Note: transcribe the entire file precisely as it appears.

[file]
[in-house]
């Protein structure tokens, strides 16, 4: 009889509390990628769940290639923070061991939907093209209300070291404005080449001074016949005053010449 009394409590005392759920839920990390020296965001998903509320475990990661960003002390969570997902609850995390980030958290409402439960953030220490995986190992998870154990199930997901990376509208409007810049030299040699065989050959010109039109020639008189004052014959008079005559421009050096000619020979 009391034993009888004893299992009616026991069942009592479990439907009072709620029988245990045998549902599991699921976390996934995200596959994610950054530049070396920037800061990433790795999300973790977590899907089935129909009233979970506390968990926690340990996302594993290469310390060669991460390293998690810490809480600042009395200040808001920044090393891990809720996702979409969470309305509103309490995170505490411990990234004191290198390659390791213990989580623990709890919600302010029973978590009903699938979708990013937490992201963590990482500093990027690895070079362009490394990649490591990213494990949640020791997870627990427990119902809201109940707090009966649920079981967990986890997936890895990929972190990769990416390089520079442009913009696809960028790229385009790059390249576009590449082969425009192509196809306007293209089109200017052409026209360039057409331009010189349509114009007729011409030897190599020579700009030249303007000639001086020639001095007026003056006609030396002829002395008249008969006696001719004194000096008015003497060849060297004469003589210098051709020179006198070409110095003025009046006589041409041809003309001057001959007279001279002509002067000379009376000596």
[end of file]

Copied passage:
[in-house]
């Protein structure tokens, strides 16, 4: 009889509390990628769940290639923070061991939907093209209300070291404005080449001074016949005053010449 009394409590005392759920839920990390020296965001998903509320475990990661960003002390969570997902609850995390980030958290409402439960953030220490995986190992998870154990199930997901990376509208409007810049030299040699065989050959010109039109020639008189004052014959008079005559421009050096000619020979 009391034993009888004893299992009616026991069942009592479990439907009072709620029988245990045998549902599991699921976390996934995200596959994610950054530049070396920037800061990433790795999300973790977590899907089935129909009233979970506390968990926690340990996302594993290469310390060669991460390293998690810490809480600042009395200040808001920044090393891990809720996702979409969470309305509103309490995170505490411990990234004191290198390659390791213990989580623990709890919600302010029973978590009903699938979708990013937490992201963590990482500093990027690895070079362009490394990649490591990213494990949640020791997870627990427990119902809201109940707090009966649920079981967990986890997936890895990929972190990769990416390089520079442009913009696809960028790229385009790059390249576009590449082969425009192509196809306007293209089109200017052409026209360039057409331009010189349509114009007729011409030897190599020579700009030249303007000639001086020639001095007026003056006609030396002829002395008249008969006696001719004194000096008015003497060849060297004469003589210098051709020179006198070409110095003025009046006589041409041809003309001057001959007279001279002509002067000379009376000596």